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Zen Buddhism and Western Culture: How its practices affect its culture and are mirrored in many Western ideas

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  1. Introduction
  2. Zen Buddhism and other religions
  3. Freewill vs. determinism
  4. Achieving a non conscious understanding
  5. The submission to unreason
  6. Characterizing divergence
  7. Conclusion
  8. Works cited

There has always been a fascination with the contrast between Eastern and Western philosophies, culture and ideas. And nowhere is this fact more prominent than in religion and religious practices. More specifically, the Asian religion of Buddhism, though seeing its tenets blossom through Western culture at times, is in a variety of ways significantly different than most Western religions. These differences are expressed in the worldviews that as a philosophy of the macro and microcosm of human experience represent a rather distinct sentiment. Naturally these worldviews are rooted in its parent religion Hinduism. As such, Buddhism, with its many sects, has one which is of interest here; that is Zen Buddhism. This unique approach to Buddha's philosophy and religious practices, with its paradoxical koans and meditations, is an abrupt abasement to the Western cultural tradition of theorizing and appeals to formal logic. However, in spite of these contrarieties, the two apparent opposed perspectives reserve a more profound set of questions which both puzzle and probe the Zen teacher and Western thinker. In this paper, we will examine the effects that debates within Zen Buddhism and Western philosophy and religion have had on their respective cultures with particular attention paid to how Zen principles are derived from the more basic principles of Buddhism.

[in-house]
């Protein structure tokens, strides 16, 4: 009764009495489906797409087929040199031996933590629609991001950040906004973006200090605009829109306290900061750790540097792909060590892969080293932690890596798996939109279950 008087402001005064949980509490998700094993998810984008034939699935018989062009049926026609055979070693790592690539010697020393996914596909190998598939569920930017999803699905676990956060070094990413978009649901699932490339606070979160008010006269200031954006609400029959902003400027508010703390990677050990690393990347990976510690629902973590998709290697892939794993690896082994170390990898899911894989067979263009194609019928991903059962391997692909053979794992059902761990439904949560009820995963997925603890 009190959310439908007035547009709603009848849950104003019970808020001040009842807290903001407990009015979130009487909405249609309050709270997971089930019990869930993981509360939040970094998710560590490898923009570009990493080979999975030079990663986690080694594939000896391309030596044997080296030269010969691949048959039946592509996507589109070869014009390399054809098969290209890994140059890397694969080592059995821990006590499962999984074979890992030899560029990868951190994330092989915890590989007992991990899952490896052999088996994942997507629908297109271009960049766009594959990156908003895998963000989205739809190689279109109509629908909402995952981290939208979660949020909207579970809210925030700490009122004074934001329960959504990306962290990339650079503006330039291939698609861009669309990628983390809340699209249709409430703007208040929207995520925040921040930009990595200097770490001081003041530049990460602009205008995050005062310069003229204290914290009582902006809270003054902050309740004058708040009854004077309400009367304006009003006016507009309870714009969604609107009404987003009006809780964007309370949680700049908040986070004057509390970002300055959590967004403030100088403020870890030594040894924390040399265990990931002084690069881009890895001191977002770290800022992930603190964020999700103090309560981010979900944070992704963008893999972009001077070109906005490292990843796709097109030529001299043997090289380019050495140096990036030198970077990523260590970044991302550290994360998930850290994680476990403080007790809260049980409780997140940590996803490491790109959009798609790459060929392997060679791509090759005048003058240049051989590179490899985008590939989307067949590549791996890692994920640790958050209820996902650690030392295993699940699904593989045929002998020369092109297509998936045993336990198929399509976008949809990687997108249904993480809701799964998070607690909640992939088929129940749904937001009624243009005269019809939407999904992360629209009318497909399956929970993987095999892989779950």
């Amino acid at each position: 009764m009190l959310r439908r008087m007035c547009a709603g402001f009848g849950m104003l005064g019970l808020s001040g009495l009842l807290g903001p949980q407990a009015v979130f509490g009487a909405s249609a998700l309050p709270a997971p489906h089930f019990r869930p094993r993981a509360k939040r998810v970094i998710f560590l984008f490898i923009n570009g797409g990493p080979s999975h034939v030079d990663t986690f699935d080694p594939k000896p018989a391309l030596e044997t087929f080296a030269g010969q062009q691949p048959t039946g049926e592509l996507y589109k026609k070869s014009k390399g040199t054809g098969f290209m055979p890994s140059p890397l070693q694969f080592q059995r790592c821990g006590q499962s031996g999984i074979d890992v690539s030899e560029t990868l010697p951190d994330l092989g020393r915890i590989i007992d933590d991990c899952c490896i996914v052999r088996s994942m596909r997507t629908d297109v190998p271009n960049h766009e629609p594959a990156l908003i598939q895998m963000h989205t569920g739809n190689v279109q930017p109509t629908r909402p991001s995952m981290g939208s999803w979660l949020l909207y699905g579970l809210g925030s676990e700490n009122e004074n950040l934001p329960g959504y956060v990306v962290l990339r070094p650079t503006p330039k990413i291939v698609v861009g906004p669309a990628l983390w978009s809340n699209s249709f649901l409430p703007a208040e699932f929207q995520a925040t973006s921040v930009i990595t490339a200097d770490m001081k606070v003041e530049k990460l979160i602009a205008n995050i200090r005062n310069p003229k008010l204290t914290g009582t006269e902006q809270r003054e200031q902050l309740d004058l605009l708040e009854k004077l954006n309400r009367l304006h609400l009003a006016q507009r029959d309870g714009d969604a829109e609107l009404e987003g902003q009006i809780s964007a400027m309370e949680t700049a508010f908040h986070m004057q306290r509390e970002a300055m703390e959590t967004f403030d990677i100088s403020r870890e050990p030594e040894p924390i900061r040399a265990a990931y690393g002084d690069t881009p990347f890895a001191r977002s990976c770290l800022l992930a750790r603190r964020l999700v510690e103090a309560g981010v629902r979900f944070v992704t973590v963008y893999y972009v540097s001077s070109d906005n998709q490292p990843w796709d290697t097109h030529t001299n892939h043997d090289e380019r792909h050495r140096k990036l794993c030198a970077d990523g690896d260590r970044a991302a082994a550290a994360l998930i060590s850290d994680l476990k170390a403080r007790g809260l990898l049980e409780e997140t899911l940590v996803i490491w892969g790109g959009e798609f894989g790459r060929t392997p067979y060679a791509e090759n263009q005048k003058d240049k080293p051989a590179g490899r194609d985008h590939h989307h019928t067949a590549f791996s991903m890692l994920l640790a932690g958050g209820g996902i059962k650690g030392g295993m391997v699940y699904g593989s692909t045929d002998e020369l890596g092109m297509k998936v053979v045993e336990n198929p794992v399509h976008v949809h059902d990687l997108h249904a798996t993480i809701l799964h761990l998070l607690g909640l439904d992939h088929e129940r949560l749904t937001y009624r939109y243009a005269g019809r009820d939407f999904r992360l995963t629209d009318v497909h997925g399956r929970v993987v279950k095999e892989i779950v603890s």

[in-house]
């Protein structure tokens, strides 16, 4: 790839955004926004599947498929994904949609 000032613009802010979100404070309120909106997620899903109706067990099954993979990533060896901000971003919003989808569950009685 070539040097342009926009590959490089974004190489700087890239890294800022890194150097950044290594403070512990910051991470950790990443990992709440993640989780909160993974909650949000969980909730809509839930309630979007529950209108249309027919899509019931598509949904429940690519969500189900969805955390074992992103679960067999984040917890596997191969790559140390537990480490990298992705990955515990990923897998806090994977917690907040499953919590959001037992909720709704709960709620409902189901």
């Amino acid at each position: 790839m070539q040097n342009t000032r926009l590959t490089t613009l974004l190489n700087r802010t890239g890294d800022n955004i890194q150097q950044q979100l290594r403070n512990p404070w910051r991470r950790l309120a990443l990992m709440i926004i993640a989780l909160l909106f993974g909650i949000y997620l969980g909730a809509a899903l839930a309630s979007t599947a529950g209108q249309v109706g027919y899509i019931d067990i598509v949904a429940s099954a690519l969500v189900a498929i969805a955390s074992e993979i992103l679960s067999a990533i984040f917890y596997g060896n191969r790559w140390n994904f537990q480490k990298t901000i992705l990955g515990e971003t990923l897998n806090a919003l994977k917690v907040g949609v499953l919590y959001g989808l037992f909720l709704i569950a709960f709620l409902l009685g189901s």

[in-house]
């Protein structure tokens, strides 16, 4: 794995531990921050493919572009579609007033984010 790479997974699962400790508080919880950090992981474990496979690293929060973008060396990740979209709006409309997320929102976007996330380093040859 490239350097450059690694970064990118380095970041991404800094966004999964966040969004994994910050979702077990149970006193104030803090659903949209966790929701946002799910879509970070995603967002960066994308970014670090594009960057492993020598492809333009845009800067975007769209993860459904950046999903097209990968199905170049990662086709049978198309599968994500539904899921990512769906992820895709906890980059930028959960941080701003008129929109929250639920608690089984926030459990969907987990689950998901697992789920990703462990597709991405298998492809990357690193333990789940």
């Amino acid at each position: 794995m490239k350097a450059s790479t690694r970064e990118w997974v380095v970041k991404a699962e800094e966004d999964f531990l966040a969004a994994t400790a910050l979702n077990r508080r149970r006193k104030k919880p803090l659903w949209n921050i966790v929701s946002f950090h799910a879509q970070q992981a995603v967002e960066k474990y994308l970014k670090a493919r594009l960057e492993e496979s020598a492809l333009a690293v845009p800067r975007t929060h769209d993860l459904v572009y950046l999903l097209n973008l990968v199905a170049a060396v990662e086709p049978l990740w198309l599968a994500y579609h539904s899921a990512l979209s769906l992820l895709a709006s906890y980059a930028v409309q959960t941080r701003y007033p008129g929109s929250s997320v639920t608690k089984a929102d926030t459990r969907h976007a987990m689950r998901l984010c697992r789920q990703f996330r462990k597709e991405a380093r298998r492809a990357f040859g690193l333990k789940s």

[...] Likewise, these issues are paralleled by unrelated Western debates that evolved quite independent of Eastern religions. These debates, such as Freewill vs. Determinism, transitive and intransitive consciousness and Hegelian philosophy all present the thinker and Zen Masters with a host of subjects to debate. And though many have given compelling reasons for these enigmas, they are debated today in Zen Buddhism as well as in Western philosophies and religions. Works Cited Born Again Buddhism: Hakuin (Great Doubt, Great Death, Great [...]


[...] And which is achieved through repetition and commitment as the key to understanding (Chiang-tu, Biefeldt). The unresolved dilemmas present in Zen Buddhism in regards to its paradoxical practices and thought invested on non-thinking is rather relevant to many of those found in Western thought. For the practical in contrast to the theoretical has been the subject of disagreement in our culture for some time. The presence of technical schools with ?hands on' experience is pitted against a scholastic knowledge of the subject. [...]

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